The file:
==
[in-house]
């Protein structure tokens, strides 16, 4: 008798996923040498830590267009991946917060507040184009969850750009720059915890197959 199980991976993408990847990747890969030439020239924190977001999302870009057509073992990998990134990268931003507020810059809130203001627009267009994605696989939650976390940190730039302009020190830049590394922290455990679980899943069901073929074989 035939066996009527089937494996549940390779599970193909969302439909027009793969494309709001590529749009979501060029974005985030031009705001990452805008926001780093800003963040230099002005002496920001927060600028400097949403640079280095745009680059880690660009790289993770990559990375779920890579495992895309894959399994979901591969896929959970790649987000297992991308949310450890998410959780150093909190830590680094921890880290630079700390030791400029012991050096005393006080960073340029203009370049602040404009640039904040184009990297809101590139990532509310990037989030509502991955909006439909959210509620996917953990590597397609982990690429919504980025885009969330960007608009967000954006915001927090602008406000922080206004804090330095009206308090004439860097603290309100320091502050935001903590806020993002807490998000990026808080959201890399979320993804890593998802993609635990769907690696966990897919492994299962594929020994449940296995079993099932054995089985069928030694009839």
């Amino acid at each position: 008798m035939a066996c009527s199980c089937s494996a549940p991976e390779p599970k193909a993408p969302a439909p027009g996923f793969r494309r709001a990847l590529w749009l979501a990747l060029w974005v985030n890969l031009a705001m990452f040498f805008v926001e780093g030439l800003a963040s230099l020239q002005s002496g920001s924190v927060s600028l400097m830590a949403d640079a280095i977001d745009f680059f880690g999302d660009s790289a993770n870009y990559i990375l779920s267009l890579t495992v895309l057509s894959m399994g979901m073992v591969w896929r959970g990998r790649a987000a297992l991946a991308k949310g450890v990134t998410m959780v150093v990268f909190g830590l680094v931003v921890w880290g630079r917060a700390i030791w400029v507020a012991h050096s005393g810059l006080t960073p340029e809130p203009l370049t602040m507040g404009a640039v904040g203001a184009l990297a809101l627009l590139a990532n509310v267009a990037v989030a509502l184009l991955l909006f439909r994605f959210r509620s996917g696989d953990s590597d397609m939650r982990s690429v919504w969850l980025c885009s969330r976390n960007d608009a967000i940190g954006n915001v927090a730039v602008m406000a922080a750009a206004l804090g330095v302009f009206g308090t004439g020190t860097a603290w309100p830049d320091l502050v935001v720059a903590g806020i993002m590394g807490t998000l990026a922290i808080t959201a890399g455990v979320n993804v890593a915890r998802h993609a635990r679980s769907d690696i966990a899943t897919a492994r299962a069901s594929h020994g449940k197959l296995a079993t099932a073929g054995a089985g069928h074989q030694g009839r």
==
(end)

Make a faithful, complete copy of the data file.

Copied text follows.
[in-house]
């Protein structure tokens, strides 16, 4: 008798996923040498830590267009991946917060507040184009969850750009720059915890197959 199980991976993408990847990747890969030439020239924190977001999302870009057509073992990998990134990268931003507020810059809130203001627009267009994605696989939650976390940190730039302009020190830049590394922290455990679980899943069901073929074989 035939066996009527089937494996549940390779599970193909969302439909027009793969494309709001590529749009979501060029974005985030031009705001990452805008926001780093800003963040230099002005002496920001927060600028400097949403640079280095745009680059880690660009790289993770990559990375779920890579495992895309894959399994979901591969896929959970790649987000297992991308949310450890998410959780150093909190830590680094921890880290630079700390030791400029012991050096005393006080960073340029203009370049602040404009640039904040184009990297809101590139990532509310990037989030509502991955909006439909959210509620996917953990590597397609982990690429919504980025885009969330960007608009967000954006915001927090602008406000922080206004804090330095009206308090004439860097603290309100320091502050935001903590806020993002807490998000990026808080959201890399979320993804890593998802993609635990769907690696966990897919492994299962594929020994449940296995079993099932054995089985069928030694009839």
């Amino acid at each position: 008798m035939a066996c009527s199980c089937s494996a549940p991976e390779p599970k193909a993408p969302a439909p027009g996923f793969r494309r709001a990847l590529w749009l979501a990747l060029w974005v985030n890969l031009a705001m990452f040498f805008v926001e780093g030439l800003a963040s230099l020239q002005s002496g920001s924190v927060s600028l400097m830590a949403d640079a280095i977001d745009f680059f880690g999302d660009s790289a993770n870009y990559i990375l779920s267009l890579t495992v895309l057509s894959m399994g979901m073992v591969w896929r959970g990998r790649a987000a297992l991946a991308k949310g450890v990134t998410m959780v150093v990268f909190g830590l680094v931003v921890w880290g630079r917060a700390i030791w400029v507020a012991h050096s005393g810059l006080t960073p340029e809130p203009l370049t602040m507040g404009a640039v904040g203001a184009l990297a809101l627009l590139a990532n509310v267009a990037v989030a509502l184009l991955l909006f439909r994605f959210r509620s996917g696989d953990s590597d397609m939650r982990s690429v919504w969850l980025c885009s969330r976390n960007d608009a967000i940190g954006n915001v927090a730039v602008m406000a922080a750009a206004l804090g330095v302009f009206g308090t004439g020190t860097a603290w309100p830049d320091l502050v935001v720059a903590g806020i993002m590394g807490t998000l990026a922290i808080t959201a890399g455990v979320n993804v890593a915890r998802h993609a635990r679980s769907d690696i966990a899943t897919a492994r299962a069901s594929h020994g449940k197959l296995a079993t099932a073929g054995a089985g069928h074989q030694g009839r």